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Dumbarton Oaks Museum Acquires Important 9th Century Byzantine Manuscript

Posted On March 02, 2023 | 15:22 pm | by briggsm01 | Permalink
Dumbarton Oaks recently acquired a Byzantine manuscript of John Chrysostom’s Homilies on St. Matthew, written very likely at the end of the ninth century in Constantinople.

For Immediate Release
November 5, 2018

Media Contact:
Erica Bogese
Communications Manager
(202) 749-8978

WASHINGTON – Dumbarton Oaks recently acquired a Byzantine manuscript of John Chrysostom’s Homilies on St. Matthew, written very likely at the end of the ninth century in Constantinople. The new acquisition broadens the scope of Dumbarton Oaks’ collection of Byzantine manuscripts, which now spans from the ninth to the thirteenth centuries and offers a valuable cross section of Byzantine manuscript production.

John Chrysostom, an Early Church Father and the Archbishop of Constantinople, was a renowned orator and his homilies were recorded and circulated. This manuscript comprises the first forty-four of ninety homilies on the Gospel of Matthew delivered by this influential theologian. The condition of the well-preserved manuscript is only part of what makes this acquisition so special. The manuscript is a rare example of the early phase of Byzantine codex production after the eighth century. The first and two last parchment leaves were rewritten to replace lost pages in the thirteenth century. Added liturgical and other annotations of the fourteenth century provide a link to the Hodegon Monastery in Constantinople, where the manuscript seems to have been at that time.

Byzantium’s role in preserving and transmitting early versions of New Testament texts is a focus of ongoing research and discovery. As a center of advanced research in Byzantine Studies, Dumbarton Oaks holds the premiere collection of scholarly literature on the transmission of the Bible in Greek and continues to grow the collection and the resources available to scholars.


About Dumbarton Oaks:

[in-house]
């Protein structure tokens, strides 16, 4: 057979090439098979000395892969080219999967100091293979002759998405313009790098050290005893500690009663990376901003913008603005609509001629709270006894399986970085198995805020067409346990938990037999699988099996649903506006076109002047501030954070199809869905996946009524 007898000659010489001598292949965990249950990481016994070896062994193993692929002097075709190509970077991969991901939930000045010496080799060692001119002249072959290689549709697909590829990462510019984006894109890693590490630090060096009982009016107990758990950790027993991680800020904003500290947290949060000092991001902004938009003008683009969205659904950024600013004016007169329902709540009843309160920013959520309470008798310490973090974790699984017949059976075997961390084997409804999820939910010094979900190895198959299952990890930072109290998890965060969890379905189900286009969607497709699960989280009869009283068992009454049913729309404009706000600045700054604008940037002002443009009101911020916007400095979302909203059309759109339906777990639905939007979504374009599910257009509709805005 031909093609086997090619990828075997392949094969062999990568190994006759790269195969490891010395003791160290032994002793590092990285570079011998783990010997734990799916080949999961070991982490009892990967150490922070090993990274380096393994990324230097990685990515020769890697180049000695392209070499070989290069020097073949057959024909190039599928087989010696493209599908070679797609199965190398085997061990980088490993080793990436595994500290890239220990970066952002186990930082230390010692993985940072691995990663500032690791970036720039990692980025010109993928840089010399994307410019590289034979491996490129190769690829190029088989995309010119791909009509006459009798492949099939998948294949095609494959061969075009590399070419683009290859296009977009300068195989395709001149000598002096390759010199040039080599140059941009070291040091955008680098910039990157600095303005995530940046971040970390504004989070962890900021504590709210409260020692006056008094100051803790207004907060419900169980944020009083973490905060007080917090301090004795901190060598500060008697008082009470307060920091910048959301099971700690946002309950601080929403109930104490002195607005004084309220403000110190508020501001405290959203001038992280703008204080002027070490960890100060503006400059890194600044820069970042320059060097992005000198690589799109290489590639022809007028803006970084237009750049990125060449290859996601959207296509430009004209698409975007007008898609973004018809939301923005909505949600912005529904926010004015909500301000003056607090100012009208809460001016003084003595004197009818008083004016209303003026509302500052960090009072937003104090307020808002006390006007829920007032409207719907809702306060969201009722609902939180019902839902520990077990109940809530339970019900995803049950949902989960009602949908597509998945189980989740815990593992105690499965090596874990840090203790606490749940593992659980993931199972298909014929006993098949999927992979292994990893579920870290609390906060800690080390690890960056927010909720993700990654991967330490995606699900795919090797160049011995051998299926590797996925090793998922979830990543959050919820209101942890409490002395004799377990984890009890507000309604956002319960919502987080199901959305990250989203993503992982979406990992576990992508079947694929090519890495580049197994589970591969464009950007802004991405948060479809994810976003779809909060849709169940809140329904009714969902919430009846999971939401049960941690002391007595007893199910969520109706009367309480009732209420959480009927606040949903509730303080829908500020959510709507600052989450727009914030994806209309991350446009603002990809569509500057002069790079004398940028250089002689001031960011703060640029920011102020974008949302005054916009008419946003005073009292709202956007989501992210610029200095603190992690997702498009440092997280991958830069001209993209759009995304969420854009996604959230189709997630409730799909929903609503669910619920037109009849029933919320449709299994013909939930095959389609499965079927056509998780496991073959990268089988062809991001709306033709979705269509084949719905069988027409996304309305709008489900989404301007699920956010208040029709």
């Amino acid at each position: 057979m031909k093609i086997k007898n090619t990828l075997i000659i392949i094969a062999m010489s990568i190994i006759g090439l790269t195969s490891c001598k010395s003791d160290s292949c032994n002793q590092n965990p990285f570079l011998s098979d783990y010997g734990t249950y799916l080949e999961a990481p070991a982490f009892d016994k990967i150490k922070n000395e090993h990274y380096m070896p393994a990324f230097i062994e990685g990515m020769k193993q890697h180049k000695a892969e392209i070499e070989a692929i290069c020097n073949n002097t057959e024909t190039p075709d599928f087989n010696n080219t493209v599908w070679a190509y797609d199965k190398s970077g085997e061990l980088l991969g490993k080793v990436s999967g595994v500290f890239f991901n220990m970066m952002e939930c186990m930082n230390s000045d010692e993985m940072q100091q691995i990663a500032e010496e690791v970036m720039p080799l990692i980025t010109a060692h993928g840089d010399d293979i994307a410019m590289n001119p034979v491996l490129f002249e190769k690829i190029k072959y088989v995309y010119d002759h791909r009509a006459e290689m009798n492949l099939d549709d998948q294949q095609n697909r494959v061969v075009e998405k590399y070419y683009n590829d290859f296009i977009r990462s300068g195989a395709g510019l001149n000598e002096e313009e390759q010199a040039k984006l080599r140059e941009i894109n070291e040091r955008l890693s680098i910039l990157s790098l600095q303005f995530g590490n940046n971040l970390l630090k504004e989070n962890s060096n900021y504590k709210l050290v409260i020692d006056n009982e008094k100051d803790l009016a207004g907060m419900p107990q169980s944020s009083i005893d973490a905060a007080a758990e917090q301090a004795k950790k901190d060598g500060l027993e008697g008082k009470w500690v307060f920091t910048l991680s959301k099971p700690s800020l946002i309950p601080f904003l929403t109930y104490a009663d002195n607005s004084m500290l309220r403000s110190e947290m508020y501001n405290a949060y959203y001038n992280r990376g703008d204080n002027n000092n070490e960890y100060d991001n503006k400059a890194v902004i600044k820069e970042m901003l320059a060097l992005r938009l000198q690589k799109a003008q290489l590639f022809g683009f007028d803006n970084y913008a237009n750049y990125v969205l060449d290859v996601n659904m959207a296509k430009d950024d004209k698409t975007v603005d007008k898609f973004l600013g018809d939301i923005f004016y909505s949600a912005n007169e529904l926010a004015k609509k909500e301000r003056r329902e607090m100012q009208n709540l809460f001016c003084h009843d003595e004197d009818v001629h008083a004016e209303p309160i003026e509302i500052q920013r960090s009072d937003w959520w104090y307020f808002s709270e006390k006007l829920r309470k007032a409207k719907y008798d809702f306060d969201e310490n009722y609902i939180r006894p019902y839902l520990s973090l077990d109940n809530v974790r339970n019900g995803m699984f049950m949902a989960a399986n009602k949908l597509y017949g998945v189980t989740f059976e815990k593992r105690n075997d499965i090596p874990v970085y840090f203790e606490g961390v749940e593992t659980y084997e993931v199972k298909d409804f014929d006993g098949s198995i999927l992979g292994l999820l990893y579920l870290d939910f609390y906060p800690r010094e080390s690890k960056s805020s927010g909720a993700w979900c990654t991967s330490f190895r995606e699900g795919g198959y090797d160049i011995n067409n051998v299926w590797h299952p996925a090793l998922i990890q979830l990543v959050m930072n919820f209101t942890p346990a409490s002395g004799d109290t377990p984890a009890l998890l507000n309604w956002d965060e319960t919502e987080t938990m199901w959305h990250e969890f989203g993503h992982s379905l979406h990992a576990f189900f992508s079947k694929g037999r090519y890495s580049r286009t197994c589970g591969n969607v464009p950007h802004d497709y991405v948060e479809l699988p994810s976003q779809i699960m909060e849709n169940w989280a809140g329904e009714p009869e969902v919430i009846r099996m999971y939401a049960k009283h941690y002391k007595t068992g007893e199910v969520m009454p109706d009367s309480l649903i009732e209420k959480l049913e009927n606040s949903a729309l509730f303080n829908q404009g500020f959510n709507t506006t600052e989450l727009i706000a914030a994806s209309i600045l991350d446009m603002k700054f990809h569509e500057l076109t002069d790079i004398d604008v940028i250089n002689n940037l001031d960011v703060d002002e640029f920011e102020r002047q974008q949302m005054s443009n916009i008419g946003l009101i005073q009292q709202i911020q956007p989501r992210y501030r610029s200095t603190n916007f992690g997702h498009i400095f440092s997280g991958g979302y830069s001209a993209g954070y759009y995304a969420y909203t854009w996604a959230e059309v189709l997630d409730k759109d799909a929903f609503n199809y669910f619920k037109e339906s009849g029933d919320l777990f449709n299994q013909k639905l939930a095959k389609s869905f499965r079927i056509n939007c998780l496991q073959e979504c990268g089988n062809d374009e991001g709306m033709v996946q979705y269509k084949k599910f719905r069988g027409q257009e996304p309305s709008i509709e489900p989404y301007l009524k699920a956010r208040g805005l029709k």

Dumbarton Oaks Research Library and Collection is the legacy of Robert and Mildred Woods Bliss, collectors and patrons of art and scholarship in the humanities. The multiple aspects of the Blisses’ gift include historic gardens and buildings, world-class collections for researchers and the public to enjoy, and generous support for fellowships and scholarly endeavors on the local, national, and international levels. Dumbarton Oaks is a research institute of Harvard University that exists to further and publish research in the three areas of study: Byzantine Studies, Pre-Columbian Studies, and Garden and Landscape Studies. Residential fellowships for an academic year, semester, or summer are awarded in all three areas of study to scholars from around the world. In addition, Dumbarton Oaks offers one-month non-residential awards to researchers and short-term pre-doctoral residencies to advanced graduate students. Each of the three programs of study supports and disseminates research in its relevant fields through an annual symposium; a program of public lectures, informal talks, and colloquia; and publications. The Dumbarton Oaks Museum contains the Byzantine Collection, one of the finest collections of artifacts from the Byzantine Empire with more than twelve hundred objects from the fourth to the fifteenth centuries. The Robert Woods Bliss Collection of Pre-Columbian Art is housed in the Pre-Columbian Pavilion, designed by architect Philip Johnson. This collection comprises objects from the ancient cultures of Mesoamerica, the Intermediate Area, and the Andes. The House Collection consists primarily of the historic interiors, Asian, European and American artworks, and interior furnishings. Ten acres of formal gardens surround the 1801 Federal-style house. Mildred Barnes Bliss worked closely with renowned landscape designer Beatrix Farrand to transform the land surrounding the house into terraced gardens and vistas. The Dumbarton Oaks Research Library has extensive holdings in our three dedicated areas of study and the Rare Book Collection is strong on works of landscape architecture, botany, and horticulture, while also reflecting the research focus of Dumbarton Oaks. The Image Collections and Fieldwork Archives (ICFA) documents and preserves material from fieldwork and the Dumbarton Oaks Archives inventories, conserves, stores, and makes accessible the institute’s past, current, and future records and artifacts.

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